Representation And World Building

Image: https://www.cbr.com/raya-and-the-last-dragon-kumandra-regions-explained/

When it comes to world-building, Raya And The Last Dragon does a fantastic job of creating a rich and vibrant world, inspired by South Asian cultures, in a short amount of time. Each tribe is different from the last and the history doesn’t feel exaggerated for a Disney film. My only real issue with the film is identifying the culture the tribes are based on. The tribes seem to be a blend of cultures, and identifying what they’re based on can get confusing. As someone who comes from a Thai family, I was excited to see a movie where I can learn a bit more about my culture. Instead, Thai, Vietnamese, and Malaysian cultures were more of the general inspiration of the tribes in the film instead of a representation. Which isn’t bad, but only slightly disappointing. However, I’d be lying if I said I didn’t enjoy what was there.

More From CultureHead

The Green Knight: A Review

David Lowery’s The Green Knight (2021) deviates significantly from the medieval romance it is based upon. Along with the lush cinematography, Dev Patel

Click Here to read more

7 Best Moments in Marvel’s Loki (2021)

The Loki series may have changed the MCU forever. The Timeline is now free, leaving the stage open for multiverses to interact and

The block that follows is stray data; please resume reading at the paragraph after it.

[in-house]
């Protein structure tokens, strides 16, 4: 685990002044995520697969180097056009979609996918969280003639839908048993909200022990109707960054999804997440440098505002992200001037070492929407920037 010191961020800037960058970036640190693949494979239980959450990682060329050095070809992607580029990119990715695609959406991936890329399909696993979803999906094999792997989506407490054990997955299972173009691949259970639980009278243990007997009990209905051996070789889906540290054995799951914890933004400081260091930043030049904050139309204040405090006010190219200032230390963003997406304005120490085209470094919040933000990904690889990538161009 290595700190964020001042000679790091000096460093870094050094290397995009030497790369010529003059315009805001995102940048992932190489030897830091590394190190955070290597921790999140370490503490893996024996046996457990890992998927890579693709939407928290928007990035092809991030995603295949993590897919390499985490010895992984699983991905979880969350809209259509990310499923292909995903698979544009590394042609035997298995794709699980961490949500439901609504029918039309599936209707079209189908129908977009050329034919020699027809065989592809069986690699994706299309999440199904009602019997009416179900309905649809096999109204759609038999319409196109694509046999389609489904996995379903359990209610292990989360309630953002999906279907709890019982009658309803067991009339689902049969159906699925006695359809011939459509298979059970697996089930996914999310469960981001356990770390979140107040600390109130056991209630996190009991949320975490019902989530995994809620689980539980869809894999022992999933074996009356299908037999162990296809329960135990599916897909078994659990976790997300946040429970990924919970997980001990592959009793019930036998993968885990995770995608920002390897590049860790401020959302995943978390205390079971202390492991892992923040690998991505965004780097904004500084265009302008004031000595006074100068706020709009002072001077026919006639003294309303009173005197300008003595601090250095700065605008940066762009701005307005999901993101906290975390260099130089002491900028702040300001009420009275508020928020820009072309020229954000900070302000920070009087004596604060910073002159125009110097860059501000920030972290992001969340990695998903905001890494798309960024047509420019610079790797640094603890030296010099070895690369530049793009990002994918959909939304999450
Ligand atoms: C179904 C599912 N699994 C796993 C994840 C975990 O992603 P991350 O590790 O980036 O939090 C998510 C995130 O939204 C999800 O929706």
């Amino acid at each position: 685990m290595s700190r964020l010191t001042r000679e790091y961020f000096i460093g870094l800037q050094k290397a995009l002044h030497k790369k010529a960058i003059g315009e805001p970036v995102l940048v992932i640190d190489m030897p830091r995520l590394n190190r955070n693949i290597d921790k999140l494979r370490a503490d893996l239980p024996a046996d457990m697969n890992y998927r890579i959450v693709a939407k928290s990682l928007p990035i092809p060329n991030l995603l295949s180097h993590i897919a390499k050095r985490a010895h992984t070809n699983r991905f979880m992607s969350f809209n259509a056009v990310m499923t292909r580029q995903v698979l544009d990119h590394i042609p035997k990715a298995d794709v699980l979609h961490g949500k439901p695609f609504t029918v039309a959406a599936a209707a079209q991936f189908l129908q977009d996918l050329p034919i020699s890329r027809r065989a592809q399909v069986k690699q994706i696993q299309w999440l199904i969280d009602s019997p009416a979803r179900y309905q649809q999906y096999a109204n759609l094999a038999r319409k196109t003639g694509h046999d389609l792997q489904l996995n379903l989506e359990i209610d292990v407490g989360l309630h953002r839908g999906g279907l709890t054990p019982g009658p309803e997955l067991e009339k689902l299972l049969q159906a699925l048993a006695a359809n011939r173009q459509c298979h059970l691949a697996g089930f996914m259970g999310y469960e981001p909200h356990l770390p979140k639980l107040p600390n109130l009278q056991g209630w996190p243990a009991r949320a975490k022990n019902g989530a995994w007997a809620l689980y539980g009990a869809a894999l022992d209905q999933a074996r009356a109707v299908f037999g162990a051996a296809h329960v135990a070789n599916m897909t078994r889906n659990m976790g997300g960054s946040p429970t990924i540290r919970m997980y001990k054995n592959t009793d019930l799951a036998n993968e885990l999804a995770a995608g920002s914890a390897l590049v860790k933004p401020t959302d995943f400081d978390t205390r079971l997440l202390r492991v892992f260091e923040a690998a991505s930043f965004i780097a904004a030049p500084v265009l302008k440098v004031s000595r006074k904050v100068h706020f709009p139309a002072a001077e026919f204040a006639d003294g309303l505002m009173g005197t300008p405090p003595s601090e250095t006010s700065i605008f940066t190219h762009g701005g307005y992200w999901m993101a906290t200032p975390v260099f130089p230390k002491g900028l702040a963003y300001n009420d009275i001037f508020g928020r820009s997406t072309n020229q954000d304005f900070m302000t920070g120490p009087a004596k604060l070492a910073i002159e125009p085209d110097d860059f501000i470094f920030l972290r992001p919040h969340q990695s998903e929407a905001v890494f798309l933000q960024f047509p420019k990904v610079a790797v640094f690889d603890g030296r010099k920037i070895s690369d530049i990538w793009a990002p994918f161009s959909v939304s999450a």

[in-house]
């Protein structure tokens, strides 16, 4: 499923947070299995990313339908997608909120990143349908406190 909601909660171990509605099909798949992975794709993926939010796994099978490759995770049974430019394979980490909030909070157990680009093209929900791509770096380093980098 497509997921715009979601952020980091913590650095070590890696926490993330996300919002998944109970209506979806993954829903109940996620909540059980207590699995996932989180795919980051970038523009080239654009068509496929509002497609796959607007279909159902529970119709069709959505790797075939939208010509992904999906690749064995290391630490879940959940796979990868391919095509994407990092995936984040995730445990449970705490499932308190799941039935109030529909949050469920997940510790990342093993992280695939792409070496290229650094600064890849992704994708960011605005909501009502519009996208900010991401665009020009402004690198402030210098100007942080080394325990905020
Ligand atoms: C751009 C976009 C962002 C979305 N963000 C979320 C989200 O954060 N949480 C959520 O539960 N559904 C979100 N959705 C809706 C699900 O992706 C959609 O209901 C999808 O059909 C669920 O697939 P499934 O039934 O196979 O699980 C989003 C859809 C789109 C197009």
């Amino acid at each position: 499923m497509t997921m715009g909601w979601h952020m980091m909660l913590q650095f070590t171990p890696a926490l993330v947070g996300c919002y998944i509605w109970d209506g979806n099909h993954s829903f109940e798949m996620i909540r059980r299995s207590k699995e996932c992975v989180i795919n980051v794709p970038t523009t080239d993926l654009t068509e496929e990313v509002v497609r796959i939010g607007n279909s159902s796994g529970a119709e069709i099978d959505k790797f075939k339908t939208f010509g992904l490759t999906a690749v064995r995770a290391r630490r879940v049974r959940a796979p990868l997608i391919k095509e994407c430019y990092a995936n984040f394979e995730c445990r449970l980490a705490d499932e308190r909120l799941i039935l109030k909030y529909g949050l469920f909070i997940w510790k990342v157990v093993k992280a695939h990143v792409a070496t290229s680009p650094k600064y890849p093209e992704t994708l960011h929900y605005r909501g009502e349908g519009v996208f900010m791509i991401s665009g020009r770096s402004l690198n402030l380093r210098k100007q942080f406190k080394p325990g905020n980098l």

Click Here to read more

What Loki (2021) Means For the Future of the MCU

Marvel’s Loki was a pretty ambitious show, giving the God of Mischief a chance to be a hero and simultaneously rewriting the history

Click Here to read more

6 Easter Eggs in Marvel’s Loki (2021)

The Loki series is littered with Easter Eggs and references to past Marvel movies, Norse myths, and random nods to pop culture. Episode

Click Here to read more

Our Favorite Characters From Sweet Tooth, Ranked

The new fantasy drama series Sweet Tooth (now streaming on Netflix) is a refreshing take on the apocalypse genre, filled with anthropomorphic characters,

Click Here to read more

The Activision-Blizzard Lawsuit is an Industry Issue

Activision- Blizzard, The developers of world-renowned games like Call of Duty, World of Warcraft, and Overwatch are involved in another disaster. A lawsuit

Click Here to read more

5 Shows Similar To The Fantasy Drama Series Sweet Tooth

The new fantasy drama series Sweet Tooth (now streaming on Netflix) is a mix of many different things: viral pandemics, surviving in the

Click Here to read more

5 Reasons to Watch Sweet Tooth

Sweet Tooth (now streaming on Netflix) is a lovely fantasy drama series that features a viral pandemic, very adorable half-human and half-animal children,

Click Here to read more

What’s Florence Pugh’s Future in the Marvel Universe?

The much-awaited Black Widow (2021) movie features our favorite Avenger (played by Scarlett Johannsson) retracing her family roots and facing her past tormentors.

Click Here to read more

Shiva Baby (2021): A Review

Written and directed by Emma Seligman, Shiva Baby focuses on Danielle (Rachel Sennot), a young Jewish bisexual woman who attends a “shiva” (the Jewish morning

Click Here to read more